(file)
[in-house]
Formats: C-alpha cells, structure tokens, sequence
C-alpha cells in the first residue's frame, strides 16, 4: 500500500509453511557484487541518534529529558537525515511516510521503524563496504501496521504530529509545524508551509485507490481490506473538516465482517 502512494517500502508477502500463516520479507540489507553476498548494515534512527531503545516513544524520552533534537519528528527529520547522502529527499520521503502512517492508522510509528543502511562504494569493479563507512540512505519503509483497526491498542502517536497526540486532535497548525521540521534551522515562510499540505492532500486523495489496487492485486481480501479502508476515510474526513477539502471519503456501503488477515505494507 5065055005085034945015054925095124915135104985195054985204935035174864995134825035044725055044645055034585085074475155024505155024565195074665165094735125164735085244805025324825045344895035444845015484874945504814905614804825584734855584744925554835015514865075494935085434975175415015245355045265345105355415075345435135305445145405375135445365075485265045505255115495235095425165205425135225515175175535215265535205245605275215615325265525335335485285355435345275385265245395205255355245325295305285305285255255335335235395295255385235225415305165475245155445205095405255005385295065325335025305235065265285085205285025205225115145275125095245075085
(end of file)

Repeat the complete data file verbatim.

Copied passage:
[in-house]
Formats: C-alpha cells, structure tokens, sequence
C-alpha cells in the first residue's frame, strides 16, 4: 500500500509453511557484487541518534529529558537525515511516510521503524563496504501496521504530529509545524508551509485507490481490506473538516465482517 502512494517500502508477502500463516520479507540489507553476498548494515534512527531503545516513544524520552533534537519528528527529520547522502529527499520521503502512517492508522510509528543502511562504494569493479563507512540512505519503509483497526491498542502517536497526540486532535497548525521540521534551522515562510499540505492532500486523495489496487492485486481480501479502508476515510474526513477539502471519503456501503488477515505494507 5065055005085034945015054925095124915135104985195054985204935035174864995134825035044725055044645055034585085074475155024505155024565195074665165094735125164735085244805025324825045344895035444845015484874945504814905614804825584734855584744925554835015514865075494935085434975175415015245355045265345105355415075345435135305445145405375135445365075485265045505255115495235095425165205425135225515175175535215265535205245605275215615325265525335335485285355435345275385265245395205255355245325295305285305285255255335335235395295255385235225415305165475245155445205095405255005385295065325335025305235065265285085205285025205225115145275125095245075085